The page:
The other Egyptian coast – Al-Tahrir News Network


Over the past three decades the Red Sea resorts of Sharm El-Sheikh, Dahab and Hurghada have grown into major tourist destinations, superseding the Egyptian Mediterranean coast in popularity. Yet many parts of the north coast have whiter beaches, fewer crowds and considerably better weather.

Sharm El-Sheikh

Alexandria and its environs are well known to residents of Egypt, who flock to the beaches of ‘Agami and Hannoville, Al-Arish and Marsa Matruh in their thousands to escape the summer heat and dust of Cairo. Yet relatively few tourists from abroad think of Egypt as a Mediterranean holiday destination, or realise that a vacation in Egypt need not encompass solely, or at all, a sightseeing tour of the Nile Valley or diving in the Red Sea.


The north coast of Egypt, in fact, is a perfect destination for a lazy seaside holiday. It has at least as much to offer as the European side of the Mediterranean, with remoter beaches, bluer sea, whiter sand, and lower prices. If you balk at the inactivity of a seaside holiday, you can even spend a day at the Giza Pyramids. And if you want a more active vacation, the coast has some excellent locations for bird watching or isiting ruins.

The north coast beach (photo: Ocean Us Tours)

Many Alexandrians have summer homes at beach resorts west of the city or at Muntaza or Ma’mura to the east, while Cairenes often make shorter trips to Alexandria itself or to the beaches and holiday resorts that have sprung up along the coast. Yet despite its agreeable climate, white, sandy beaches and translucent, azure sea, the coast is still relatively undeveloped.

Muntaza beach Alexandria

Egypt’s northwest Mediterranean coast begins at the western edge of Alexandria and extends almost five hundred kilometres to Libya’s eastern border. Interestingly, the coast today, with its whitewashed resorts running into one another as they vie for beach space, have resurrected the coastline much as it was two thousand years ago. During the Greek and early Roman periods a total of forty-eight towns were centered around Lake Mareotis — Lake Maryut, west of Alexandria—and strung along the coast from there to the frontier of Cyrenaica (east of today’s border with Libya). Centuries of neglect followed the Arab invasion, but now, almost two millennia later, resort villages have bloomed as though from seeds long dormant. Most of the villas and apartments are in these resorts are privately owned, but many also have hotels. Some hotels have existed since the glory days following—and in some cases between—the two world wars. If you would like to enjoy a swim but do not plan to stay overnight, most hotels offer reasonably priced day packages of lunch and use of the beach.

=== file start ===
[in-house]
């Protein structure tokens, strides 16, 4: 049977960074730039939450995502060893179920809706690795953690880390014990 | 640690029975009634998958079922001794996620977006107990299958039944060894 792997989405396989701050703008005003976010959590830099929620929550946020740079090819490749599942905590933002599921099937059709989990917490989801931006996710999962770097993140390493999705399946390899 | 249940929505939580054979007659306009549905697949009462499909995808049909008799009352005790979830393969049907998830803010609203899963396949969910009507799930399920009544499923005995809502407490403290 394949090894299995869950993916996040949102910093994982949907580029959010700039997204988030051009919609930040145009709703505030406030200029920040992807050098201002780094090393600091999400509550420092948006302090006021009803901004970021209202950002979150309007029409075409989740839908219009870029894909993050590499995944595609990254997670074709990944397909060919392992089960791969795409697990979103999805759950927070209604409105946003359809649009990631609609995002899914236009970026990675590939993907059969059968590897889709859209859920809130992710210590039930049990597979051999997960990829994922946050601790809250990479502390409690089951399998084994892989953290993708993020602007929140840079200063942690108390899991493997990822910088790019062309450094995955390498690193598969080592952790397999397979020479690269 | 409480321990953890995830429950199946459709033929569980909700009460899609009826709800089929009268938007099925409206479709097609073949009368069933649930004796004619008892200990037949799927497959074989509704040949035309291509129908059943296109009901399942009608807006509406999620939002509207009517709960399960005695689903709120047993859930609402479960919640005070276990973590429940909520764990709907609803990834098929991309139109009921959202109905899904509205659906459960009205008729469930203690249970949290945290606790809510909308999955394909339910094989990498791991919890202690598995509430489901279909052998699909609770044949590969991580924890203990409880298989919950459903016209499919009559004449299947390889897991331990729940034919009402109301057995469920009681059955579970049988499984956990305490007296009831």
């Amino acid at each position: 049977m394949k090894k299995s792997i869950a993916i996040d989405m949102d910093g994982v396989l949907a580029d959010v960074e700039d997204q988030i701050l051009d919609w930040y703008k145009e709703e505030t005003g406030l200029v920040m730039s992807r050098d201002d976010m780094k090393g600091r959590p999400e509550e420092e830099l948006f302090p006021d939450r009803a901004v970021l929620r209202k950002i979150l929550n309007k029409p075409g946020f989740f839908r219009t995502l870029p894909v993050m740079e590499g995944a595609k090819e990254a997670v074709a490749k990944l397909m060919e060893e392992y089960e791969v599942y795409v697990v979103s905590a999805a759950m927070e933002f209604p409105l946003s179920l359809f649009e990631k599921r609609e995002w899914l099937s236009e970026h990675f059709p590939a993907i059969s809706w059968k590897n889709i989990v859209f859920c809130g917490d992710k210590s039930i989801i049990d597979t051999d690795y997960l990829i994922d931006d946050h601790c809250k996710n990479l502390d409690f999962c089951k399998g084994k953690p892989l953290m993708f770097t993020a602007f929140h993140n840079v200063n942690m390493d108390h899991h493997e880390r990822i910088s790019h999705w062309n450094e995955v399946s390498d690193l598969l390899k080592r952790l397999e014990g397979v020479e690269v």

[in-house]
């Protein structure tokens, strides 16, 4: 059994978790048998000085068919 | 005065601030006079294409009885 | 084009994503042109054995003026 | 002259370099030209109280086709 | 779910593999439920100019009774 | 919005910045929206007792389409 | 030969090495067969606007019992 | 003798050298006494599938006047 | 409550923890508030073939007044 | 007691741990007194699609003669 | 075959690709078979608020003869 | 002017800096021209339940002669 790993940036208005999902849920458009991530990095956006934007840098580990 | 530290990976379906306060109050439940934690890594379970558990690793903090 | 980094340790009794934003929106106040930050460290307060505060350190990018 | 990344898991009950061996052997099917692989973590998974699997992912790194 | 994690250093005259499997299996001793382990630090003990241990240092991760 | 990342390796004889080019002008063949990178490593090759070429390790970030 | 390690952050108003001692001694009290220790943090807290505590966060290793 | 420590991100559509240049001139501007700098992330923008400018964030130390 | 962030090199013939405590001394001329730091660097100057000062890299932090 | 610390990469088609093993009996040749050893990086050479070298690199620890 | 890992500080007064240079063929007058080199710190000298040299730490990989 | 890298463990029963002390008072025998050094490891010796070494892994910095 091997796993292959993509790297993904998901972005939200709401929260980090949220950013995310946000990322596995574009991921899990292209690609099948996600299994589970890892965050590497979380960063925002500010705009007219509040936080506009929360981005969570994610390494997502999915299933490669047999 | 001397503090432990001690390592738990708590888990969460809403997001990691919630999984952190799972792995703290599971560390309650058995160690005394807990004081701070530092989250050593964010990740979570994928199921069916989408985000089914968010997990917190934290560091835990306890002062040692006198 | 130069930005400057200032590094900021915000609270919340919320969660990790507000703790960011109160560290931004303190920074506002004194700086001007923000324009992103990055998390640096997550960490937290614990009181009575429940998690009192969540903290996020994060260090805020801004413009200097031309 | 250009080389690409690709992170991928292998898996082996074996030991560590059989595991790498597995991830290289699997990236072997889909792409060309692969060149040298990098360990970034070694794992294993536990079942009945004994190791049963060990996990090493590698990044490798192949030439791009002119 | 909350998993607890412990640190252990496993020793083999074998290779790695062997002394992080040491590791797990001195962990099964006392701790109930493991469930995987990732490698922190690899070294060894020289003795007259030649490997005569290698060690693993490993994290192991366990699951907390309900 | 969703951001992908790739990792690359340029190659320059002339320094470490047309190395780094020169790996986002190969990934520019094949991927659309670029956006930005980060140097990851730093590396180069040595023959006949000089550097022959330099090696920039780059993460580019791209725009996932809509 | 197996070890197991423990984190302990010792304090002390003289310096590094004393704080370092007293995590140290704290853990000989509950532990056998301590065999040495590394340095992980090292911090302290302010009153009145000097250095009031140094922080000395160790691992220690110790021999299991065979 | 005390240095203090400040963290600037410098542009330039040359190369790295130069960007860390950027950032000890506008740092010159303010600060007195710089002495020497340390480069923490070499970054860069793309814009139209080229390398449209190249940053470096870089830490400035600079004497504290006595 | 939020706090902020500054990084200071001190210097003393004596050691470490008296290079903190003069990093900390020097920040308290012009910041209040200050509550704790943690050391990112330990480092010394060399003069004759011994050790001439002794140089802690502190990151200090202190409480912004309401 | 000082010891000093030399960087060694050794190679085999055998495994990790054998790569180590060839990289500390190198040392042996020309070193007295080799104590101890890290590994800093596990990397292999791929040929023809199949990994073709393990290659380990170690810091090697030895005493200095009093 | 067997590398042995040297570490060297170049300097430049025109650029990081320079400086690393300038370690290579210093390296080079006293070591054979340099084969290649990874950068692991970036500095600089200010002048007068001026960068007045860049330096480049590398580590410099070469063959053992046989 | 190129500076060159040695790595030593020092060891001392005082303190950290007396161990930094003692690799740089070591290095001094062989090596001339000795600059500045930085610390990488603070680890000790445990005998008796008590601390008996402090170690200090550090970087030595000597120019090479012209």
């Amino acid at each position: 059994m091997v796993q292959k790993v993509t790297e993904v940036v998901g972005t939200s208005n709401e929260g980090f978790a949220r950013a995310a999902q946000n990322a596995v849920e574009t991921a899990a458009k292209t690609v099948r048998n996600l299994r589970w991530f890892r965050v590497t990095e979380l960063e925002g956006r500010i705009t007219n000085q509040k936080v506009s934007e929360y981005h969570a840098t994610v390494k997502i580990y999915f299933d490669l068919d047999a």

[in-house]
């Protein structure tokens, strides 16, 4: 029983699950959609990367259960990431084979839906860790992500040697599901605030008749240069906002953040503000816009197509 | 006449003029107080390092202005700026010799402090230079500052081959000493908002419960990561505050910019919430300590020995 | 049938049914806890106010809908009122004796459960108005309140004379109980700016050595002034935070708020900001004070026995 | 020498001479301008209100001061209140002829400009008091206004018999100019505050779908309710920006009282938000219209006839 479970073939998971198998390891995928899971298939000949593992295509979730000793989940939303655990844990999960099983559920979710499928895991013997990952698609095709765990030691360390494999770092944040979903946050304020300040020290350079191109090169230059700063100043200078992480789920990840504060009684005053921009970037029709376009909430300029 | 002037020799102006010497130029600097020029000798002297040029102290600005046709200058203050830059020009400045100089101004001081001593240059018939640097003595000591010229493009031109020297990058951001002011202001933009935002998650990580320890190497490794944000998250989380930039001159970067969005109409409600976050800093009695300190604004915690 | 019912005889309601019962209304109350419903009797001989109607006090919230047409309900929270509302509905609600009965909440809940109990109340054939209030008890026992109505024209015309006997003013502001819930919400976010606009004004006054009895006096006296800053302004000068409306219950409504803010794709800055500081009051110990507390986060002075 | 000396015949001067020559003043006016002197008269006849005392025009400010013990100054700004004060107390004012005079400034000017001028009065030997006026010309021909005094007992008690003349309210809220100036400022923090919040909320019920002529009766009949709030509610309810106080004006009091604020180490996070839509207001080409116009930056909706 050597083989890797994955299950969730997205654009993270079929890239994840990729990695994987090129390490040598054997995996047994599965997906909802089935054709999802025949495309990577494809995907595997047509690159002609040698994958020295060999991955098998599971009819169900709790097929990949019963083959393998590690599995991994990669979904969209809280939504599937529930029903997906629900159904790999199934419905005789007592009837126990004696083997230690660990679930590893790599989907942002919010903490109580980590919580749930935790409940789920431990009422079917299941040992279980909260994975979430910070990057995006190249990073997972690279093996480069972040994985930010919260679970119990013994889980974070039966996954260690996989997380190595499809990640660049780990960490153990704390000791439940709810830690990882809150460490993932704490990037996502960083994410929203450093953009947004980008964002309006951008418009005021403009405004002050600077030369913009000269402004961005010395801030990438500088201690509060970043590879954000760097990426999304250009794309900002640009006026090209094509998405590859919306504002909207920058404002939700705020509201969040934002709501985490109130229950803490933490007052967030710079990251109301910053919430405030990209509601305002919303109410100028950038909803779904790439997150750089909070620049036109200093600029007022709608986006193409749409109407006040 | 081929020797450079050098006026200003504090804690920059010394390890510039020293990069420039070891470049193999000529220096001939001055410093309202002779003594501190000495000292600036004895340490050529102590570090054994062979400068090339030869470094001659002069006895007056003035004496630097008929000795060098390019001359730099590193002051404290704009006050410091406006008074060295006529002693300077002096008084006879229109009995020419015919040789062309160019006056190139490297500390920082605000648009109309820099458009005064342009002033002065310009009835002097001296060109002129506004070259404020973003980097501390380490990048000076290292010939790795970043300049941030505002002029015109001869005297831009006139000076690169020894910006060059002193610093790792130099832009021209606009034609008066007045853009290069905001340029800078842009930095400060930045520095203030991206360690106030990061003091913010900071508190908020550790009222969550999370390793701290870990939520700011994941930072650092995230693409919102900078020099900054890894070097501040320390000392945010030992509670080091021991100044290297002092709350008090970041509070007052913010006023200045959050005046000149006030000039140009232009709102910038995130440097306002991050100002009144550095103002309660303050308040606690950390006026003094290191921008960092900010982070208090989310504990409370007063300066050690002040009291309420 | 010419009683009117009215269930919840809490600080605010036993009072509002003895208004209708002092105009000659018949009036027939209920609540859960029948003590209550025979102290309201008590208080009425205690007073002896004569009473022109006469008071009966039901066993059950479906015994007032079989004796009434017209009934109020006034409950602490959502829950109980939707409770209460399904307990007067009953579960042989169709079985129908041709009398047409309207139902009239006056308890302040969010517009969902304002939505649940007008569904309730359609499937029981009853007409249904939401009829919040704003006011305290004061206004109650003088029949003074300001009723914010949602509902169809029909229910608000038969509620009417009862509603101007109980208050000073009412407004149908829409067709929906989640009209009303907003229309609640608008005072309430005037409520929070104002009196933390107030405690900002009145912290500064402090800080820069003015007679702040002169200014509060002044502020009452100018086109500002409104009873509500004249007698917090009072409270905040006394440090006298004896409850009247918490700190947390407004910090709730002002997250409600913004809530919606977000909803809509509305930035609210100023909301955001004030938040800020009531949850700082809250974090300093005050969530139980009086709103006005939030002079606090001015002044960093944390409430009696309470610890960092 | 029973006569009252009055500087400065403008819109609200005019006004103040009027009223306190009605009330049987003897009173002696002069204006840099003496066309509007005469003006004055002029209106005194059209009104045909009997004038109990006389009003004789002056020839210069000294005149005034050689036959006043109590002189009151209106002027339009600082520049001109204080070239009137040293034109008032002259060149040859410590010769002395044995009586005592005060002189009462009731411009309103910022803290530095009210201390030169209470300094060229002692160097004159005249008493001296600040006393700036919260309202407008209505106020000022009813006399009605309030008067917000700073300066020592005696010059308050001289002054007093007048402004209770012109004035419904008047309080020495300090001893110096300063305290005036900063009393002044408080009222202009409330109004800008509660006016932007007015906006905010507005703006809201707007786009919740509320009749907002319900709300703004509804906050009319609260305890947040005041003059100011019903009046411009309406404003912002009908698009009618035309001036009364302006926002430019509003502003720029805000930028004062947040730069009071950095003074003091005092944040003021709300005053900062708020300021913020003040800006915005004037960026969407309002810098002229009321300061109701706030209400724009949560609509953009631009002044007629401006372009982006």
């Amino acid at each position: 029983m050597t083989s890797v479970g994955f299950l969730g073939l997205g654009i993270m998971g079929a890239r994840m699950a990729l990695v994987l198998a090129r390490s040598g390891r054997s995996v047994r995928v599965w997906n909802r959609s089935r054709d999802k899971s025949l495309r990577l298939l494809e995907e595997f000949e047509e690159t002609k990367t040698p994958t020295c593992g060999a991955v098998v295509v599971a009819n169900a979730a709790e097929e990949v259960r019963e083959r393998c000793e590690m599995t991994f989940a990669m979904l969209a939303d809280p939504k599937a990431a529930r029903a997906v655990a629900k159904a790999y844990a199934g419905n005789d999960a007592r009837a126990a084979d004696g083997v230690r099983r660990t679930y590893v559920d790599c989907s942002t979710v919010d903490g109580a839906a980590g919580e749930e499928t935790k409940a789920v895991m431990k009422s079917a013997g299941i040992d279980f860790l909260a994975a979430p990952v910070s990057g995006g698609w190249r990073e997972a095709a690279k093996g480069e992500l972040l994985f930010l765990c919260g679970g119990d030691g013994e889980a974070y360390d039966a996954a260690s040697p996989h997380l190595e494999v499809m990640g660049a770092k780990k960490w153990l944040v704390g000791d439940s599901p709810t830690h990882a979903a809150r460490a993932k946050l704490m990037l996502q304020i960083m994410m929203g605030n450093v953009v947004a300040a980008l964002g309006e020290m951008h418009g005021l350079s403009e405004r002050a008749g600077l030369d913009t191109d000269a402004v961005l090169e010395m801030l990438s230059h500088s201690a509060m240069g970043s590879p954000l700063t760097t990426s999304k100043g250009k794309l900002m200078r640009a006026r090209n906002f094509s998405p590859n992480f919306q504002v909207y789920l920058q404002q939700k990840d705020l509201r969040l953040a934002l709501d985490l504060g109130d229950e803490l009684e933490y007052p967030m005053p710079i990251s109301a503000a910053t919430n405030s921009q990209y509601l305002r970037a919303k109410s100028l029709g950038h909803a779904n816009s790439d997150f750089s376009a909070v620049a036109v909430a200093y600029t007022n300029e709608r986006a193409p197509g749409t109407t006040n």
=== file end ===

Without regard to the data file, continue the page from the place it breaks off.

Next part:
While there are some populated resorts east of Alexandria on the coast of the Nile Delta, such as Ras al-Barr and Gamasa, still further east is the quieter north coast of Sinai, which has superb resorts along the shoreline as well as a variety of luxury hotels and more traditional accommodation in the busy town of Al-Arish, famous for its colourful Thursday market.

Ras el Barr (photo: worldmapz)

Now is the perfect time of year to visit the north coast. The Mediterranean basin enjoys hot, dry weather throughout the summer with the surface temperature of the sea occasionally reaching 30°C, but as the shadows lengthen in late summer the temperature falls a little. The winter is mild with temperatures varying between 12° and 15°, which makes the north coast a pleasant weekend destination all year round. However, most hotel rooms are not heated so in cooler months you might consider taking along a hot water bottle (which can be filled from the hot tap) or a small fan heater. If you are not travelling in high summer you will need a coat or raincoat, jumpers, and even an umbrella. In summer make sure you have sun protection—there is a good local variety. Unless you are booked into a luxury hotel it would be wise to take a few items with you like a towel, soap and toilet paper (although these may appear if you ask for them), as well as a supply of instant coffee and an all-size hand basin plug. If you intend to plug in a phone charger or laptop you might also find an extension strip useful, since even five-star hotel rooms tend to have a paucity of electrical outlets.

(photo: pretraveller)

Mobile phone connections are assured all along the coast, and there is no shortage of Internet cafés. It is worth bearing in mind that many hotels and tourist restaurants in the three and even four star categories do not sell liquor. This may be due less to ideology than the bureaucracy involved in obtaining a licence, so it may be worth inquiring discreetly if you are allowed to bring your own bottle of wine to your table.

Jenny Jobbins is the author with Mary Megalli of ‘Alexandria and the Egyptian Mediterranean’ (AUC Press, 2006).